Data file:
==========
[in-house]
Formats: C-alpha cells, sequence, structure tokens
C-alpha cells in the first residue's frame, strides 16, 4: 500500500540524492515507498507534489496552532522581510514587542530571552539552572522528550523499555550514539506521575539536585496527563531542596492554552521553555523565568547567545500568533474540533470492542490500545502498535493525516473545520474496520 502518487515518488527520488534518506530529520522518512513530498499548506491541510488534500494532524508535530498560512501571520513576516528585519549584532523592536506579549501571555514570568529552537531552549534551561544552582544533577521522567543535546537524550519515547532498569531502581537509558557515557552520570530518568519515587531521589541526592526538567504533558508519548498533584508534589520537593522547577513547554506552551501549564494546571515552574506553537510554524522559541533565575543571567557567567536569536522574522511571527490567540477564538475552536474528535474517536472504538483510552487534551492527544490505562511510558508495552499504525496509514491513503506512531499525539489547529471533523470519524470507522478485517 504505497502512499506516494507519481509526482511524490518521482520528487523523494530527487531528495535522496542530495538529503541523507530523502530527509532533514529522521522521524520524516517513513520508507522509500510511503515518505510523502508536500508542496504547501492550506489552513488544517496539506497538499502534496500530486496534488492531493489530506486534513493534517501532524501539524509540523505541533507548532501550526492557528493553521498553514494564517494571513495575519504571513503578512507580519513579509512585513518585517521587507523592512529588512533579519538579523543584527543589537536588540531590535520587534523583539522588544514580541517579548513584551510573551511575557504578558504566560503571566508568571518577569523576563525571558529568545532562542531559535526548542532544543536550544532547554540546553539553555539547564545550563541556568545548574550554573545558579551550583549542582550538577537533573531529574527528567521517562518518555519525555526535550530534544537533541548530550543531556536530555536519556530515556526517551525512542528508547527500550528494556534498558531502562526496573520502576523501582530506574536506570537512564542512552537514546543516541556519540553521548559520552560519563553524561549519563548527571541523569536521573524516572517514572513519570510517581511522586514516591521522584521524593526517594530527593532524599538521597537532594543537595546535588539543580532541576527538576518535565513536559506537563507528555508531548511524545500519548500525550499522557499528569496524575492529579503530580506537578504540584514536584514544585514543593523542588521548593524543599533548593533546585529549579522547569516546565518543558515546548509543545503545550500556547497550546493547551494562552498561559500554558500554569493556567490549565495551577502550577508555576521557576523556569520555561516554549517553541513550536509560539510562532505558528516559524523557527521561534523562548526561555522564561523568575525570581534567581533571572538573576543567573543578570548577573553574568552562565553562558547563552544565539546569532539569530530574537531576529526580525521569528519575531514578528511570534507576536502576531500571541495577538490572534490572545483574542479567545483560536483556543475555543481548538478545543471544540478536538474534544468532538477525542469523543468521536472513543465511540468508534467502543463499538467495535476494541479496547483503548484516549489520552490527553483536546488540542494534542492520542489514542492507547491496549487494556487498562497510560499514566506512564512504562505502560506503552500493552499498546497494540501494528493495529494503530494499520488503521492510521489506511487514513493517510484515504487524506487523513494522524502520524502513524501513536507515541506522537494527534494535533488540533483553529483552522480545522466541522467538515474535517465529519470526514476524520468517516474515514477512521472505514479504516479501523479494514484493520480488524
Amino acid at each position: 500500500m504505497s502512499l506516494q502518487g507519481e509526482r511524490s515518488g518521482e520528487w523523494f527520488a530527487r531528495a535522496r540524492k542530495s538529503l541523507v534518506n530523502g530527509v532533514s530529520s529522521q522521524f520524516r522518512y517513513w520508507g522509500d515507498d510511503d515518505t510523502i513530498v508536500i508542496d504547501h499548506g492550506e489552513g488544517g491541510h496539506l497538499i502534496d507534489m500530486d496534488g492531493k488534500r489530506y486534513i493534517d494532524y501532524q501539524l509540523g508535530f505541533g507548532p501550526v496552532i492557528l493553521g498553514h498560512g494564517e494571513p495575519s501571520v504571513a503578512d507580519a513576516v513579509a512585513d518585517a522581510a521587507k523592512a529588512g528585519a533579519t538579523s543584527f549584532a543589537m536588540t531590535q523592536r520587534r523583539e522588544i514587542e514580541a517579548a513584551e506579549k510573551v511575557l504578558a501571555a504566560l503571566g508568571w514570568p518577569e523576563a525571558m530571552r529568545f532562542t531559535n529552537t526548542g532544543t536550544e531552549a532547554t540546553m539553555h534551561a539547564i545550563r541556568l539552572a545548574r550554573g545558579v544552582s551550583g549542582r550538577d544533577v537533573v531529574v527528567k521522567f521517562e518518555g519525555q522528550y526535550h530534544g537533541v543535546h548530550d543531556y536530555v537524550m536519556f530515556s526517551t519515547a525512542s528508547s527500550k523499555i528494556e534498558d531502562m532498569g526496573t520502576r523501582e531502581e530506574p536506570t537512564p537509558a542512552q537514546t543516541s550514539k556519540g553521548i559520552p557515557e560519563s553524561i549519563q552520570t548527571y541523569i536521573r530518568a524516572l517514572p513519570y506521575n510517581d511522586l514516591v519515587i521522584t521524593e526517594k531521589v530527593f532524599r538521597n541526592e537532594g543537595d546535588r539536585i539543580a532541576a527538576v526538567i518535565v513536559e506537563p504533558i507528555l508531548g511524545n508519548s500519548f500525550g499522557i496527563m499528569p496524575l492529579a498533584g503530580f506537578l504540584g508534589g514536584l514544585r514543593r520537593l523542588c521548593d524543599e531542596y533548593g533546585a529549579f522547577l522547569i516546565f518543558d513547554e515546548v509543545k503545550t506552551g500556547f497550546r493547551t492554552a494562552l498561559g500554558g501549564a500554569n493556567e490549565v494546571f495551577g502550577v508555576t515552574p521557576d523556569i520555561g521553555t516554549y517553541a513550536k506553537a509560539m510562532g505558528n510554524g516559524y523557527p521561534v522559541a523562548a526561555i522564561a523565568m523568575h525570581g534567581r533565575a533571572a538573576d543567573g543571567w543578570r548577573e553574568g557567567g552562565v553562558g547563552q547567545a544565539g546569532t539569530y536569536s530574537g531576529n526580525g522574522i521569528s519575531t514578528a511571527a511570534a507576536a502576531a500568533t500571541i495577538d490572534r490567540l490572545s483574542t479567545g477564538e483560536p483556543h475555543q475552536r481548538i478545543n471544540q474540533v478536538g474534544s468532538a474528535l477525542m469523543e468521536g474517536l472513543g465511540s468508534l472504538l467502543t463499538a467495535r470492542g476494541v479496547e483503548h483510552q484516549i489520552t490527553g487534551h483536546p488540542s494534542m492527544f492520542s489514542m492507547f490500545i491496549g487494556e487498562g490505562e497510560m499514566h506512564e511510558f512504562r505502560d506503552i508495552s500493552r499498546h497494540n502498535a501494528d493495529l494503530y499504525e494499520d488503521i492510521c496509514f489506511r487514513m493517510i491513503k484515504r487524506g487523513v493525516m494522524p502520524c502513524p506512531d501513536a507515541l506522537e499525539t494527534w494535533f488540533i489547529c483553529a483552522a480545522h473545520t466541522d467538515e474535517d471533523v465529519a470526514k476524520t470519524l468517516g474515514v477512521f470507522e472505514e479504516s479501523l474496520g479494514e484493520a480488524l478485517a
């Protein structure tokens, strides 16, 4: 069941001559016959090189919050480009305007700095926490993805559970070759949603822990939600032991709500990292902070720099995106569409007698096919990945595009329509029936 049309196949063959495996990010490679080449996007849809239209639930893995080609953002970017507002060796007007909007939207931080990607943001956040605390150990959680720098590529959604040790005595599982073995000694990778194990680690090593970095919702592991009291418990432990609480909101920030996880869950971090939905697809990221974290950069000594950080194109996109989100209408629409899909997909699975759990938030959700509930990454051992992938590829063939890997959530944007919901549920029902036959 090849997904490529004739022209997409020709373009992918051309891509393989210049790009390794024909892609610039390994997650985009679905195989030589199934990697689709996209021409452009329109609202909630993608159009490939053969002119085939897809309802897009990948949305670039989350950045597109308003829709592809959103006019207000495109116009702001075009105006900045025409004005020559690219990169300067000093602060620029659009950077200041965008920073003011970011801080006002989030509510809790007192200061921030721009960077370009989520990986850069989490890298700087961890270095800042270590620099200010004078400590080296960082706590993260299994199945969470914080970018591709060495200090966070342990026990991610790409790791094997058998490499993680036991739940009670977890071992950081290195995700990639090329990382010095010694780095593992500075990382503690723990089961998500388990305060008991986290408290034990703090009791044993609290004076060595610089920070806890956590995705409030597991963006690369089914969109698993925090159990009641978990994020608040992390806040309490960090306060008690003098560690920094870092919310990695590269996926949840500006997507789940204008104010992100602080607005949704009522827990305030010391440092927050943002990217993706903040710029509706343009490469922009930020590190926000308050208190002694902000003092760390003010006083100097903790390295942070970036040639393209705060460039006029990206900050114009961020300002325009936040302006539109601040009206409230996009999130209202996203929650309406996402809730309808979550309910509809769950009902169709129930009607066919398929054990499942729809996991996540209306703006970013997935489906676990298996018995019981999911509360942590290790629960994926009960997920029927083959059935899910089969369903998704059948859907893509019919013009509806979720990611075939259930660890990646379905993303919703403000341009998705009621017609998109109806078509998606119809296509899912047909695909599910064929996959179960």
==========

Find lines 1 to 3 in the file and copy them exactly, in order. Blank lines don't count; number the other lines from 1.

[in-house]
Formats: C-alpha cells, sequence, structure tokens
C-alpha cells in the first residue's frame, strides 16, 4: 500500500540524492515507498507534489496552532522581510514587542530571552539552572522528550523499555550514539506521575539536585496527563531542596492554552521553555523565568547567545500568533474540533470492542490500545502498535493525516473545520474496520 502518487515518488527520488534518506530529520522518512513530498499548506491541510488534500494532524508535530498560512501571520513576516528585519549584532523592536506579549501571555514570568529552537531552549534551561544552582544533577521522567543535546537524550519515547532498569531502581537509558557515557552520570530518568519515587531521589541526592526538567504533558508519548498533584508534589520537593522547577513547554506552551501549564494546571515552574506553537510554524522559541533565575543571567557567567536569536522574522511571527490567540477564538475552536474528535474517536472504538483510552487534551492527544490505562511510558508495552499504525496509514491513503506512531499525539489547529471533523470519524470507522478485517 504505497502512499506516494507519481509526482511524490518521482520528487523523494530527487531528495535522496542530495538529503541523507530523502530527509532533514529522521522521524520524516517513513520508507522509500510511503515518505510523502508536500508542496504547501492550506489552513488544517496539506497538499502534496500530486496534488492531493489530506486534513493534517501532524501539524509540523505541533507548532501550526492557528493553521498553514494564517494571513495575519504571513503578512507580519513579509512585513518585517521587507523592512529588512533579519538579523543584527543589537536588540531590535520587534523583539522588544514580541517579548513584551510573551511575557504578558504566560503571566508568571518577569523576563525571558529568545532562542531559535526548542532544543536550544532547554540546553539553555539547564545550563541556568545548574550554573545558579551550583549542582550538577537533573531529574527528567521517562518518555519525555526535550530534544537533541548530550543531556536530555536519556530515556526517551525512542528508547527500550528494556534498558531502562526496573520502576523501582530506574536506570537512564542512552537514546543516541556519540553521548559520552560519563553524561549519563548527571541523569536521573524516572517514572513519570510517581511522586514516591521522584521524593526517594530527593532524599538521597537532594543537595546535588539543580532541576527538576518535565513536559506537563507528555508531548511524545500519548500525550499522557499528569496524575492529579503530580506537578504540584514536584514544585514543593523542588521548593524543599533548593533546585529549579522547569516546565518543558515546548509543545503545550500556547497550546493547551494562552498561559500554558500554569493556567490549565495551577502550577508555576521557576523556569520555561516554549517553541513550536509560539510562532505558528516559524523557527521561534523562548526561555522564561523568575525570581534567581533571572538573576543567573543578570548577573553574568552562565553562558547563552544565539546569532539569530530574537531576529526580525521569528519575531514578528511570534507576536502576531500571541495577538490572534490572545483574542479567545483560536483556543475555543481548538478545543471544540478536538474534544468532538477525542469523543468521536472513543465511540468508534467502543463499538467495535476494541479496547483503548484516549489520552490527553483536546488540542494534542492520542489514542492507547491496549487494556487498562497510560499514566506512564512504562505502560506503552500493552499498546497494540501494528493495529494503530494499520488503521492510521489506511487514513493517510484515504487524506487523513494522524502520524502513524501513536507515541506522537494527534494535533488540533483553529483552522480545522466541522467538515474535517465529519470526514476524520468517516474515514477512521472505514479504516479501523479494514484493520480488524